Miami-Dade County

With little time left, proponents for new Miami-Dade courthouse press case

Green mold can be seen growing on the walls of the top floor of the historic Dade County Courthouse.
Green mold can be seen growing on the walls of the top floor of the historic Dade County Courthouse. MIAMI HERALD STAFF

To raise oodles of cash in a few short weeks for a political campaign, tap the thick checkbooks of Miami-Dade County’s legal community.

That’s what the attorneys pushing for a new civil courthouse did over the past month. They brought in nearly $800,000 over 27 days for their political action committee, Building Blocks for Justice.

The PAC, which is supporting a $393 million bond referendum on the Nov. 4 ballot, began airing “Vote Yes” advertisements last week.

But the organized effort and deep pockets behind it may not be enough to persuade voters on the likely property-tax rate hike for pay for a new building.

“People don’t know the building and don’t immediately realize its importance in their daily lives,” said Ricardo Martinez-Cid, a partner at the Podhurst Orseck law firm and president of the Cuban American Bar Association who has been campaigning for the ballot question. “Add to that the distrust in the community with the Marlins stadium and mismanagement issues at the county, and it becomes a difficult issue.”

A public-opinion poll recently commissioned by Jorge Luis Lopez, an attorney and County Hall lobbyist working pro bono for the campaign, found 60 percent of respondents opposed the initiative and only 25 percent supported it, he said.

“We have our work cut out for us,” Lopez said. “But it’s definitely doable.”

County commissioners signed off on the referendum Sept. 3, agreeing to let voters decide if the local government should build a new facility. The state of Florida pays for court operations and salaries; counties pay for court buildings.

The Dade County Courthouse at 73 W. Flagler St., whose construction began in 1925, has long been too small for the local judiciary. For years, the building has been plagued by a host of problems ranging from water intrusion to a termite infestation.

Though they have known for decades that the courthouse would need replacing, county leaders have not set aside funding for a new building, and they have yet to decide where one would go. The existing structure cannot be demolished because the city of Miami has designated it historic; the county isn’t sure what it would do with it.

Those loose ends should trouble voters, said Raquel Regalado, a Miami-Dade school board member who has been the bond referendum’s most vocal opponent.

“People want to talk about specifics, and they don’t have specifics on their side,” she said of supporters, calling their proposal “half-baked.”

While there is no organized “No” campaign, Regalado has repeatedly taken to Spanish-language media to make her case — to older Cuban-American voters who reliably go to the polls — that the referendum has been rushed and poorly planned. She has also criticized the campaign for failing to spell out, in advertisements showing the rundown courthouse, that the new funding would mostly not go to the existing building.

The backers’ TV spot features close-ups of peeling paint, flooded column bases and moldy walls. Bertila Soto, chief judge over Florida’s 11th judicial circuit, lists the nearly 90-year-old building’s deterioration.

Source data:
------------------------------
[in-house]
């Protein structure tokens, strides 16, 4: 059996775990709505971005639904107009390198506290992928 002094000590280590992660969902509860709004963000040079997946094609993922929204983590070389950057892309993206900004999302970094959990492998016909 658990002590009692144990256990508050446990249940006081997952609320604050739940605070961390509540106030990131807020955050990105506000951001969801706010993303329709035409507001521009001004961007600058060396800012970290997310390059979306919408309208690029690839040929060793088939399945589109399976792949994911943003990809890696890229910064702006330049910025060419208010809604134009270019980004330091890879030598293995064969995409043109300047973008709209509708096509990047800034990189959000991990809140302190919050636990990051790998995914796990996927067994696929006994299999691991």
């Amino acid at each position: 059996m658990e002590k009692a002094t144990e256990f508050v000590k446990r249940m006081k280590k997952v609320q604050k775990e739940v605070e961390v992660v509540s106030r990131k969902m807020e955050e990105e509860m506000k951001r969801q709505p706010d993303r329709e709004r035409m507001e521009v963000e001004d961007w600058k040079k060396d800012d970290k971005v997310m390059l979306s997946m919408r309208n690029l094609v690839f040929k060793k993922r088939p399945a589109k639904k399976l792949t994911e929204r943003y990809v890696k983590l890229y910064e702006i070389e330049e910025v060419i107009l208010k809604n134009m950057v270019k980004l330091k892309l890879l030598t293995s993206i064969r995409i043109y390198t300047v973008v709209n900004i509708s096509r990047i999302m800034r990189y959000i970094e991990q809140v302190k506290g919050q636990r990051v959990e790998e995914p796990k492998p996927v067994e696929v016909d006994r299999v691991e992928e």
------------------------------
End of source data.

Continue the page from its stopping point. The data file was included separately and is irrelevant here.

“This is our community, and we can do better,” a female narrator says. “The courthouse no longer serves our growing population.”

The campaign launched a similar ad Monday to air on Spanish-language radio stations.

On Tuesday, commissioners are scheduled to give preliminary approval to a board that would have some oversight of the $393 million in new bonds should voters authorize taking on the debt. The 17-member board would include appointees by the mayor and commission, as well as by the clerk of the courts, state attorney and chief circuit judge.

Only 12 of the 289 donors to the campaign through Sept. 26 listed their professions as something outside the legal field, according to Building Block for Justice’s campaign finance reports. One of them, Turnberry Development, gave $50,000. There are no limits to how much donors can give to political action committees.

Among the law-firm donors, Holland & Knight contributed $50,000, and Grossman Roth $35,000. Several firms contributed $25,000 each, and others $20,000 and $10,000. A few individual donations were for as little as $25 each.

The PAC opened Aug. 30. Fundraiser Brian Goldmeier and campaign manager Christian Ulvert, both Democrats, have been hired to lead the effort.

Ulvert most recently ran the campaign for Daniella Levine Cava, who defeated incumbent Miami-Dade Commissioner Lynda Bell. Goldmeier — who worked for Bell — raised funds for the two successful bond questions for the Jackson Health System and Miami-Dade public school district.

The PAC’s chairwoman is Vivian de las Cuevas-Diaz, a Holland & Knight partner. Its treasurer is Kara Stearns Sharp, an accountant and daughter of attorney Gene Stearns, one of the referendum’s architects.

Campaign organizers have little time to reach out to the general public. The Miami-Dade elections department will start mailing absentee ballots to domestic voters Tuesday. Ballots to voters overseas have already been sent.

Question on the Nov. 4 ballot

“Shall the county fund emergency repairs to the 1928 courthouse and the acquisition and construction of new court facilities by issuing, in one or more series, general obligation bonds paid or secured by taxes derived from the assessed value of property in the county (ad valorem taxes), potentially increasing property taxes, in a principal amount up to 393 million dollars, bearing interest not exceeding maximum legal rate, and maturing within 30 years from issuance?”

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